Remember the in-law suite? The concept has been re-imagined and re-engineered and is now so cool — it’s hot. Dressed in new energy- efficient upscale designs and finishes, some look more like honeymoon suites than in-law suites.
How hot is the in-law suite movement? A Google search for the term returned over 86 million results in .29 seconds. In-law suites often referred to as Granny flats, facilitate a growing trend toward multi-family households, common decades ago.
NAR’s 2013 Profile of Home Buyers and Sellers indicates “fourteen percent of recent buyers purchased a home for a multi-generational household…” This is due in part to our economic climate. A Wall Street Journal article by Neil Shah supports a different theory. Shah maintains that the increase in foreign-born seniors relocating to the US is a big factor. Shah stated “Foreign born seniors are four times more likely to live with their children”. Regardless of reason, the trend is global. Many extended families are capturing additional living space via additions such as granny flats; while others choose new construction with self-contained secondary living suites.
Australian designers appear to be leading the industry with modular dwellings. Some are built as stand-alone properties while others are integrated as secondary (back yard) structures designed to complement the architecture of the primary residence. They are so advanced; think of them as in-law suites’ on steroids.
Added quarters accommodate returning graduates, retired in-laws, art, photography or yoga studios, rentals, care-givers for children or elderly parents, etc. In some communities, granny flats are evolving into stand-alone affordable housing. Austin’s Alley Flat initiative is one such venture.
Australian entrepreneurs have found great success with the back yard villa or granny flat. The Japanese version is the tiny house. The British know them as garden cottages. In Fort Worth watch for accessory dwelling units (ADUs).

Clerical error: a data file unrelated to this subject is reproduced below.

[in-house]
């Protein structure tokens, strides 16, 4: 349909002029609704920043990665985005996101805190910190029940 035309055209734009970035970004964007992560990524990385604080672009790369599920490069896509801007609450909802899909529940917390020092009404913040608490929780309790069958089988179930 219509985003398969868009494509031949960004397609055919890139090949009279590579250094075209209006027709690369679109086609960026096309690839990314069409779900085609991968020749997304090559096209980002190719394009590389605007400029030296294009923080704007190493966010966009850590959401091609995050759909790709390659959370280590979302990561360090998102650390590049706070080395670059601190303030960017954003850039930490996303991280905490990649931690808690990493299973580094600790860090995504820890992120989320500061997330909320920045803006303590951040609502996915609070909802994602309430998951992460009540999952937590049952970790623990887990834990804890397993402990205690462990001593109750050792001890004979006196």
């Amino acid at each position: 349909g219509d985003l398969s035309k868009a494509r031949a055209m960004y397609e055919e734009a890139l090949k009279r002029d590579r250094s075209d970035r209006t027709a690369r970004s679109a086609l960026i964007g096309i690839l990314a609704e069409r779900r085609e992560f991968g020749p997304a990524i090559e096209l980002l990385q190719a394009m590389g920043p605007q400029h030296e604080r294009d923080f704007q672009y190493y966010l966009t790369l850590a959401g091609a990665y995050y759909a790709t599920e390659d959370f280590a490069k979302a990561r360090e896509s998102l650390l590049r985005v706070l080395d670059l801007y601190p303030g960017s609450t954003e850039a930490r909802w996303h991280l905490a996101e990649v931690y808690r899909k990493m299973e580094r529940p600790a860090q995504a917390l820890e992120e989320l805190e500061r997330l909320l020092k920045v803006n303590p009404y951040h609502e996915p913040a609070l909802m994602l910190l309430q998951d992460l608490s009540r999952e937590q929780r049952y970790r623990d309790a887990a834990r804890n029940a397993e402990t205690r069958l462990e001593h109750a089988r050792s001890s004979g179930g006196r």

In his book, In-laws, Outlaws and Granny Flats: Your guide to Turning One House into Two Homes, author Michael Litchfield, explains the six types of in-law flats. The link above showcases “10 Chic Granny Flats” from Litchfield’s book, posted on Forbes.com. Houzz.com spotlights 40,605 granny flat home design photos. Most resemble upscale resort suites or pool houses with functioning kitchens and sleeping quarters. Take a minute to scroll through. They are energy-efficient, and stylish.
Major metros around the country are amending housing ordinances, while establishing zoning and construction specs for this evolving category of dwellings. Multi-family homeowners are evaluating whether to expand current homes or opt for custom new construction.
For 2014 and beyond expect to see more builders offering multigenerational floor plans. Consider developing a niche by focusing on multigenerational housing options. Bernice Ross with Inman News acknowledges this as a “prime opportunity in 2014”.
Watch for self-contained granny flat modules, fabricated domestically or imported from abroad. Check out local policy and valuation history for in-law suites. Keep a list of the best multi-family residential builders in your area. Use social media to ensure that your sphere of influence is aware of your special expertise.
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Photo Courtesy of : In-laws, Outlaws and Granny Flats: Your guide to Turning One House into Two Homes